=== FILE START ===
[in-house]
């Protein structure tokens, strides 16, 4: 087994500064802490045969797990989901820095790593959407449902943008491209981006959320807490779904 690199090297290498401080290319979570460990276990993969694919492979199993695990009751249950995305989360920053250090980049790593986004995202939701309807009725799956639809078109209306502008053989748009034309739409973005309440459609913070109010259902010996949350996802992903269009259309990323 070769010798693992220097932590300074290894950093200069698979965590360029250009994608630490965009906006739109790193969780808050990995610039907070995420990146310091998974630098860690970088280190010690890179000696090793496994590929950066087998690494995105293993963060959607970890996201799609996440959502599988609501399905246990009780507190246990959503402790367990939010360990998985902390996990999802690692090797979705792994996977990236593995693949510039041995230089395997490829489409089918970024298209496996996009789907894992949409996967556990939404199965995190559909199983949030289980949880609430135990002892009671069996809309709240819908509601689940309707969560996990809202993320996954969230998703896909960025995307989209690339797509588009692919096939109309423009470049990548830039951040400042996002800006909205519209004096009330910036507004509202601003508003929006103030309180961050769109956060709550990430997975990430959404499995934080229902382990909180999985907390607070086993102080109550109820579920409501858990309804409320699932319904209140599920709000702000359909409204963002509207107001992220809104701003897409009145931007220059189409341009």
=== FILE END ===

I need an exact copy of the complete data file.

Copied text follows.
[in-house]
């Protein structure tokens, strides 16, 4: 087994500064802490045969797990989901820095790593959407449902943008491209981006959320807490779904 690199090297290498401080290319979570460990276990993969694919492979199993695990009751249950995305989360920053250090980049790593986004995202939701309807009725799956639809078109209306502008053989748009034309739409973005309440459609913070109010259902010996949350996802992903269009259309990323 070769010798693992220097932590300074290894950093200069698979965590360029250009994608630490965009906006739109790193969780808050990995610039907070995420990146310091998974630098860690970088280190010690890179000696090793496994590929950066087998690494995105293993963060959607970890996201799609996440959502599988609501399905246990009780507190246990959503402790367990939010360990998985902390996990999802690692090797979705792994996977990236593995693949510039041995230089395997490829489409089918970024298209496996996009789907894992949409996967556990939404199965995190559909199983949030289980949880609430135990002892009671069996809309709240819908509601689940309707969560996990809202993320996954969230998703896909960025995307989209690339797509588009692919096939109309423009470049990548830039951040400042996002800006909205519209004096009330910036507004509202601003508003929006103030309180961050769109956060709550990430997975990430959404499995934080229902382990909180999985907390607070086993102080109550109820579920409501858990309804409320699932319904209140599920709000702000359909409204963002509207107001992220809104701003897409009145931007220059189409341009």